Origin of patience
Synonyms for patience
Related Words for patienceperseverance, grit, composure, diligence, restraint, endurance, poise, moderation, self-control, humility, fortitude, tolerance, persistence, bearing, heart, stoicism, leniency, long-suffering, toleration, equanimity
Examples from the Web for patience
Contemporary Examples of patience
It took a special, meticulous kind of person to accomplish the undertaking, someone with brains, patience, and nerves of steel.The High Society Bank Robber of the 1800s
J. North Conway
October 19, 2014
Users also require the bandwidth and patience to download large files (Flames of War is nearly a gigabyte).ISIS Is Winning the Online Jihad Against the West
Ali Fisher, Nico Prucha
October 1, 2014
To their minds, he was like a child trying to test the limits of his family's patience and affection.Will the Real Jim Palmer Please Stand Up
September 27, 2014
Leonard said, “Patience” or “Give it time” or “Wait your turn.”The Stacks: How Leonard Chess Helped Make Muddy Waters
August 2, 2014
Duran believe that patience and tenacity helped things progress this far and they will be required in order for continued success.Helter Smelter No More: Moving to Conflict Free Minerals
June 26, 2014
Historical Examples of patience
“Have patience with him, good Master Pepper,” returned Mr. Headley.The Armourer's Prentices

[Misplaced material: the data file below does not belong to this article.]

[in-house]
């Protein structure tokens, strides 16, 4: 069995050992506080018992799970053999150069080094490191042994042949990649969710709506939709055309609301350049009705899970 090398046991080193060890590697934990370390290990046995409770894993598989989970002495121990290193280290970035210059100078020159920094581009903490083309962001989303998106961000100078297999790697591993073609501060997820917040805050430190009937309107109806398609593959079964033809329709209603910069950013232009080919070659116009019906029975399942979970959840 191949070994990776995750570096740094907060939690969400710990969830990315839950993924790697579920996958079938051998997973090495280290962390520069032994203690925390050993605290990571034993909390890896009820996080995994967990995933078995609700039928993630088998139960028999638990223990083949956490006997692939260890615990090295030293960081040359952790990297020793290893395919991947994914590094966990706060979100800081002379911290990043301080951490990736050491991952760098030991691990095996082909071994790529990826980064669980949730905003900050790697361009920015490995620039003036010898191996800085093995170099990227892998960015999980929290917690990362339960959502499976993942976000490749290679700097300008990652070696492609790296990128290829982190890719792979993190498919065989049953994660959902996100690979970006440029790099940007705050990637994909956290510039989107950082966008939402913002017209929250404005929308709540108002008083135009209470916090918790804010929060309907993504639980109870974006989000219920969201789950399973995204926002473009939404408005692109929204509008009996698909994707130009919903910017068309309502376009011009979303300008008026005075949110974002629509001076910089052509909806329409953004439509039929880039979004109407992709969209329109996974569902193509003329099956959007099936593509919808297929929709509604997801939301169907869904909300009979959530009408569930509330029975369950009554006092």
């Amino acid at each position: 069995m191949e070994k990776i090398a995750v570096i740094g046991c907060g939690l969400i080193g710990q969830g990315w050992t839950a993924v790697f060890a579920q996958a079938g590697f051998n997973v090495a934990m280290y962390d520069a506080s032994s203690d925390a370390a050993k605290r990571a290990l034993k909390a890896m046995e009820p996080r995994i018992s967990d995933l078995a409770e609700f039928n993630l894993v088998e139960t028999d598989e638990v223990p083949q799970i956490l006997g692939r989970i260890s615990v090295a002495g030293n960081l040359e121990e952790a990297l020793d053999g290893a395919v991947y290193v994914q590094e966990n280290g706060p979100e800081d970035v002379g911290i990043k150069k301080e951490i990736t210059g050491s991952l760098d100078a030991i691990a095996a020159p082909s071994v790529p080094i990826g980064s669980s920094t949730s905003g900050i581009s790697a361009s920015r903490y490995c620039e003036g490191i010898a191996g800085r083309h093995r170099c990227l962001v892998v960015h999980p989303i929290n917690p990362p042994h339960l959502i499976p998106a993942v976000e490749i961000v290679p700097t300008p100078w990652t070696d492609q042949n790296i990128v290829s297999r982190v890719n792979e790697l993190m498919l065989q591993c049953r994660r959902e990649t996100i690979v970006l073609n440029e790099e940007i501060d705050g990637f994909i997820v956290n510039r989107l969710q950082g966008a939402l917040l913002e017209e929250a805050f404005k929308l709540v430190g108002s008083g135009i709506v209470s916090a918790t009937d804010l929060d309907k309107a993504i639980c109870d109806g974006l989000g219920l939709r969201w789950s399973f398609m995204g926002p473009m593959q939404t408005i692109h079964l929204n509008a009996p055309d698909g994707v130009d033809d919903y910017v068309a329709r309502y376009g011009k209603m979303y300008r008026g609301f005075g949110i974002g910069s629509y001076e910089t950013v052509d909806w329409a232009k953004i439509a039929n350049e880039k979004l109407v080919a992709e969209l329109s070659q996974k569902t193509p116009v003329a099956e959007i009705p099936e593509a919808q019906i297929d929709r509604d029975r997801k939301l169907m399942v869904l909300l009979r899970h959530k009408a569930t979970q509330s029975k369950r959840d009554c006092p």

Charlotte M. Yonge
Your father and uncles would have no patience were he to come.
Your patience, my dearest Mamma:—you were pleased to say, you would hear me with patience.
I beg your pardon, dear Madam, and your patience with me on such an occasion as this.
The quartette started for the station with Patience and Emma in the lead.Grace Harlowe's Return to Overton Campus
Jessie Graham Flower
Word Origin for patience
c.1200, "quality of being patient in suffering," from Old French pacience "patience; sufferance, permission" (12c.) and directly from Latin patientia "patience, endurance, submission; quality of suffering," from patientem (nominative patiens), present participle of pati "to suffer, endure," from PIE root *pe(i)- "to damage, injure, hurt" (see passion).
Patience, n. A minor form of despair, disguised as a virtue. [Ambrose Bierce, "Devil's Dictionary," 1911]
Meaning "constancy in effort" is attested from 1510s. Meaning "card game for one person" is from 1816.
see try one's patience.